Genocide fugitive Félicien Kabuga appeared before the International Residual Mechanism for Criminal Tribunals (IRMCT) on Wednesday, for the first time, following his arrest in May this year, in Northern Paris, France.
His appearance in The Hague-based international court is also the first time he was seen in video, with many Rwandans, especially genocide survivors taking to social media to say that Kabuga did not look as old or frail as he has been portrayed since his arrest.
His health and old age were key motivations in the decision to transfer Kabuga, 87, to The Hague, instead of Arusha, Tanzania, as it had been decided by the French top court, his lawyers citing the New Coronavirus as another risk factor.
Kabuga appeared before Judge Iain Bonomy, from United Kingdom, who is the Presiding Judge of the Trial Chamber where Prosecutors laid bare charges that make up the seven counts of genocide and crimes against humanity.
According to the IRMCT, based on the request of Kabuga’s Counsel and in accordance with the Mechanism’s Rules of Procedure and Evidence, Judge Bonomy entered a plea of not guilty on Kabuga’s behalf and indicated that it could be changed at any time.
At the initial appearance, Judge Bonomy ensured that Kabuga, who is represented by French Lawyer Emmanuel Altit, was informed of his rights and the charges against him and allowed Kabuga to raise any concerns.
The Registrar of the Mechanism, Gambian Abubacarr Tambadou read out the rights of the accused in the Statute and the full indictment before Judge Bonomy asked the Prosecution – represented by the Mechanism’s Prosecutor, Serge Brammertz to present their case against on of the most wanted Genocide suspects in the world.
As the trial commenced, the Judge urged the Prosecutor to ‘conclude as swiftly as possible’ in regard for the health of Kabuga but for many Rwandans who followed the proceedings, Kabuga, who genocide survivors said should be tried in Rwanda, does not look as old or frail as it had been reported.
“These are mind games being played. When they talk about his health, you would thing he would drop dead the next day,” said one Lionel Ndizeye while Peter Nshimiyimana said that he thought the Kabuga who appeared in the dock was different from the one that is said to be too old and sickly.
In The Hague, the UN Court said Kabuga is undergoing a detailed medical assessment to determine his fitness to travel to the Mechanism’s Arusha branch for trial.
Other than the COVID-19 concerns, Gatete Ruhumuliza Nyiringabo, a lawyer and commentator on legal issues said that only medical doctors can determine, there are no medical abnormalities observed, other than old age, and possibly underlying chronical diseases.
Gatete argues that Kabuga at the twilight of his life, even contemplating a jail sentence for the remaining part of his life could be a source of ill health but his lawyers should have never used the argument of trying him in Europe to keep him closer to his relatives as another reason to motivate the decision.
“He is assigned to the Arusha chamber, so is the bench appointed to hear his case. His presence in The Hague is a matter of pandemic infection prevention, not, as argued by his lawyer, to enable him to hobnob with his family,” Gatete said, adding that relatives of people he is accused of massacring or facilitating their massacre were deprived of a right to visit or see their relatives.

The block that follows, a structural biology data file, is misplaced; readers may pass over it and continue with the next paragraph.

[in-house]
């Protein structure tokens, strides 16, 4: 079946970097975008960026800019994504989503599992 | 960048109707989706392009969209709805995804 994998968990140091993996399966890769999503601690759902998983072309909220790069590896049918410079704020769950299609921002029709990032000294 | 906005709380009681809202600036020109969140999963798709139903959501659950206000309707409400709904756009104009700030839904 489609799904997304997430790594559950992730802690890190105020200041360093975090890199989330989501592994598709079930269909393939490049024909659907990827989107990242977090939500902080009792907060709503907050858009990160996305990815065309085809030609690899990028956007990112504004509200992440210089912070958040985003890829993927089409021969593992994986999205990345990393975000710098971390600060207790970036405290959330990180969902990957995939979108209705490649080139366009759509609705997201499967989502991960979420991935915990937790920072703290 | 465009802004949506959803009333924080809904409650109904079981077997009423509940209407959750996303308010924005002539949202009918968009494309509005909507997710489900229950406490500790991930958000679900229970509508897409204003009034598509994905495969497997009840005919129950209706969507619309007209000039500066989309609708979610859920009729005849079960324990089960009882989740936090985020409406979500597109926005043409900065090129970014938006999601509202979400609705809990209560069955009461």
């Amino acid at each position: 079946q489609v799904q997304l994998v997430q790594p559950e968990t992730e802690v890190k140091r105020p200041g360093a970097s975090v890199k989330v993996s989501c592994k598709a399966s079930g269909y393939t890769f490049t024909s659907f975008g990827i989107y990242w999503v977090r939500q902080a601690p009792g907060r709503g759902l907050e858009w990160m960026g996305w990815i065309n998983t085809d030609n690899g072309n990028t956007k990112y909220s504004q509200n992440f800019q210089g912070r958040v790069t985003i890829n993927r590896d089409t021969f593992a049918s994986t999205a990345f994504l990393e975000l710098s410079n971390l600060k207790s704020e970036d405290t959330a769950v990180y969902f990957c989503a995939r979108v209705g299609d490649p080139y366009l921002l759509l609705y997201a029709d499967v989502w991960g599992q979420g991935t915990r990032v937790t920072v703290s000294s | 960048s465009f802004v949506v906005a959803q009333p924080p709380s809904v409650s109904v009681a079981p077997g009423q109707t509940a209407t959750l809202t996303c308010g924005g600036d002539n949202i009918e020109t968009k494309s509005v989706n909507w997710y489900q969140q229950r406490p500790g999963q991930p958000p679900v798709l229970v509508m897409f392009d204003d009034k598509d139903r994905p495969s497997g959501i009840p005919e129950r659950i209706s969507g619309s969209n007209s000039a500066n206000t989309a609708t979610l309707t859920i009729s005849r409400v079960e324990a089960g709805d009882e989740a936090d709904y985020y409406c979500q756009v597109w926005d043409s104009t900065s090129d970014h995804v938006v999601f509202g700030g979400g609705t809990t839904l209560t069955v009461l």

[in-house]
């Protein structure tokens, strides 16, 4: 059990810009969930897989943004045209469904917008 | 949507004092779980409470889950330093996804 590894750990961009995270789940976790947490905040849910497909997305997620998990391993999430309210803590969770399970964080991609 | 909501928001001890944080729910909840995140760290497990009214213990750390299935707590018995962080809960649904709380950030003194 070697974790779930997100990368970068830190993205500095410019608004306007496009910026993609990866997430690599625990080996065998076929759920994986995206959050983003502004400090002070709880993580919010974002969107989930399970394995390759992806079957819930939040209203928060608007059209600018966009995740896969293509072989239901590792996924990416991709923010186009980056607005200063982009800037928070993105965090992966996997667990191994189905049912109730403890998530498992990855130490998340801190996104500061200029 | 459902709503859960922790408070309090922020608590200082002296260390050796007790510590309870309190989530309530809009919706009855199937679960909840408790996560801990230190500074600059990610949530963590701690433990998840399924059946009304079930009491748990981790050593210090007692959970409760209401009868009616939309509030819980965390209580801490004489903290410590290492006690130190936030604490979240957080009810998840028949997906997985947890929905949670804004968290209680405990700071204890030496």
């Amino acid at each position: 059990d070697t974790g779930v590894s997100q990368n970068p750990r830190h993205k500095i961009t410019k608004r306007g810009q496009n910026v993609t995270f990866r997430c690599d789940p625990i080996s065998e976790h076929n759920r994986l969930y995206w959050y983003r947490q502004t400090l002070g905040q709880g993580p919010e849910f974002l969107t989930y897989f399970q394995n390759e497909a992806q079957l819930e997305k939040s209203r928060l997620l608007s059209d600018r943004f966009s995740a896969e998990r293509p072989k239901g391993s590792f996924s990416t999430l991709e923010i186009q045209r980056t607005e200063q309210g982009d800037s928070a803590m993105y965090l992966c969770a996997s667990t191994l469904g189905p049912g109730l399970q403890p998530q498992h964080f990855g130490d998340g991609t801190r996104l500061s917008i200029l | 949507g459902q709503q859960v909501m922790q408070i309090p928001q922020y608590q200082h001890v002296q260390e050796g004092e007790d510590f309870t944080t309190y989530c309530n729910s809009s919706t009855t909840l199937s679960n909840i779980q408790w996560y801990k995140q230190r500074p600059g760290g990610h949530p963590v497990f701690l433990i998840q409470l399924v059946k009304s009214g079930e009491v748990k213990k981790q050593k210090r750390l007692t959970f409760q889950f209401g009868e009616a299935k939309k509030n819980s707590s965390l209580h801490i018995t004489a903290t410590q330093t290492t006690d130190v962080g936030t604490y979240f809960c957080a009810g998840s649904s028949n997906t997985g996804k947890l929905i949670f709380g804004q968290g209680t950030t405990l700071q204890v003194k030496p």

Kabuga, who was on the run for 26 years was the President of the Comité Provisoire of the Fonds de Défense Nationale (National Defence Fund) from about 25 April 1994 to July 1994 and President of the Comité d’Initiative of Radio Television Libre des Milles Collines (RTLM) during the time of the crimes pleaded in the indictment.
He is charged with genocide, complicity in genocide, direct and public incitement to commit genocide, attempt to commit genocide, conspiracy to commit genocide, and extermination and persecution as crimes against humanity, in respect of the 1994 Genocide against the Tutsi in Rwanda.
Kabuga was first indicted by the International Criminal Tribunal for Rwanda (ICTR) on 26 November 1997, and was arrested near Paris on 16 May 2020, pursuant to a warrant of arrest and an order for transfer issued by the Mechanism.
After his arrest, Kabuga contested his extradition before the French courts, and on 30 September 2020, the French Cour de cassation rejected his appeal and authorised his transfer to the Mechanism’s custody.
Following that decision, Kabuga filed an urgent motion on 5 October 2020 requesting, inter alia, that his arrest warrant and order for transfer be amended to provide for his transfer to the Hague branch of the Mechanism rather than the Arusha branch, citing in particular his medical conditions and the health risks associated with travel.
Both the Office of the Prosecutor and the Registrar of the Mechanism supported the request for Kabuga to be temporarily transferred to The Hague.
On 21 October 2020, Judge Iain Bonomy amended the arrest warrant and order for transfer to allow for Kabuga’s transfer to the United Nations Detention Unit at the Hague branch of the Mechanism. He was transferred to the Hague branch of the Mechanism on 26 October 2020, after having been at large for more than 22 years.
Kabuga’s case will be heard before a Trial Chamber composed of Judge Bonomy (United Kingdom), Presiding, Judge Graciela Susana Gatti Santana (Uruguay), and Judge Elizabeth Ibanda-Nahamya (Uganda).
The Mechanism was established on 22 December 2010 by the United Nations Security Council to carry out a number of essential functions of the ICTR and the International Criminal Tribunal for the former Yugoslavia, including the trial of fugitives who are among the most senior leaders suspected of being most responsible for crimes that had been under the jurisdiction of these two tribunals.